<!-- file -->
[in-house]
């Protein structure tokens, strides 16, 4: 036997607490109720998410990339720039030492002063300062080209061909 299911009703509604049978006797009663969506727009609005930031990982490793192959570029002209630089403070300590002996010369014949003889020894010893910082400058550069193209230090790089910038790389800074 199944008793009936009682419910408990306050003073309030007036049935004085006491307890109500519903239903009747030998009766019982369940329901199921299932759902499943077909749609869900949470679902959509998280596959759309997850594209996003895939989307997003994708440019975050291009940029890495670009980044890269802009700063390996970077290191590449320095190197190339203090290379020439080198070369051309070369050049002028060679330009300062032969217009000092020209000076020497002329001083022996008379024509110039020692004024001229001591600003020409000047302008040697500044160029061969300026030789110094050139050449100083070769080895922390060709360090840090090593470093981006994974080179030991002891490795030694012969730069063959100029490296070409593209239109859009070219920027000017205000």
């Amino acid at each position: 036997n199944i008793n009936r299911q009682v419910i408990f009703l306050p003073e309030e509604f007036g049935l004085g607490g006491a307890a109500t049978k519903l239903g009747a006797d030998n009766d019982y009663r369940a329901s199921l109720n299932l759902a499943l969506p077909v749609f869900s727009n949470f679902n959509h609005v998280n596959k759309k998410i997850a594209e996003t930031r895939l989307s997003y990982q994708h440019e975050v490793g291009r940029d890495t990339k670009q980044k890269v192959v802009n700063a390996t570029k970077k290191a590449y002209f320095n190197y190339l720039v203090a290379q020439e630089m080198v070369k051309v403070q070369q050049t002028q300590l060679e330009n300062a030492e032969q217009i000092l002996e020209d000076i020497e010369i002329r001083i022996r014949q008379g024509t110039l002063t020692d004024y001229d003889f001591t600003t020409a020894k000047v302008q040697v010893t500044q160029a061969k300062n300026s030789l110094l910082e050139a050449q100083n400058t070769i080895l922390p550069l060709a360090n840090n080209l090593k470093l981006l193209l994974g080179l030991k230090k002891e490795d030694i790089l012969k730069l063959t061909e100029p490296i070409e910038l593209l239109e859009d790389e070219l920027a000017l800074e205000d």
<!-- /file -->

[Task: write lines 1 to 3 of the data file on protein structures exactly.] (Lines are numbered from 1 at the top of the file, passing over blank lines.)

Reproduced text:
[in-house]
């Protein structure tokens, strides 16, 4: 036997607490109720998410990339720039030492002063300062080209061909 299911009703509604049978006797009663969506727009609005930031990982490793192959570029002209630089403070300590002996010369014949003889020894010893910082400058550069193209230090790089910038790389800074 199944008793009936009682419910408990306050003073309030007036049935004085006491307890109500519903239903009747030998009766019982369940329901199921299932759902499943077909749609869900949470679902959509998280596959759309997850594209996003895939989307997003994708440019975050291009940029890495670009980044890269802009700063390996970077290191590449320095190197190339203090290379020439080198070369051309070369050049002028060679330009300062032969217009000092020209000076020497002329001083022996008379024509110039020692004024001229001591600003020409000047302008040697500044160029061969300026030789110094050139050449100083070769080895922390060709360090840090090593470093981006994974080179030991002891490795030694012969730069063959100029490296070409593209239109859009070219920027000017205000």
């Amino acid at each position: 036997n199944i008793n009936r299911q009682v419910i408990f009703l306050p003073e309030e509604f007036g049935l004085g607490g006491a307890a109500t049978k519903l239903g009747a006797d030998n009766d019982y009663r369940a329901s199921l109720n299932l759902a499943l969506p077909v749609f869900s727009n949470f679902n959509h609005v998280n596959k759309k998410i997850a594209e996003t930031r895939l989307s997003y990982q994708h440019e975050v490793g291009r940029d890495t990339k670009q980044k890269v192959v802009n700063a390996t570029k970077k290191a590449y002209f320095n190197y190339l720039v203090a290379q020439e630089m080198v070369k051309v403070q070369q050049t002028q300590l060679e330009n300062a030492e032969q217009i000092l002996e020209d000076i020497e010369i002329r001083i022996r014949q008379g024509t110039l002063t020692d004024y001229d003889f001591t600003t020409a020894k000047v302008q040697v010893t500044q160029a061969k300062n300026s030789l110094l910082e050139a050449q100083n400058t070769i080895l922390p550069l060709a360090n840090n080209l090593k470093l981006l193209l994974g080179l030991k230090k002891e490795d030694i790089l012969k730069l063959t061909e100029p490296i070409e910038l593209l239109e859009d790389e070219l920027a000017l800074e205000d």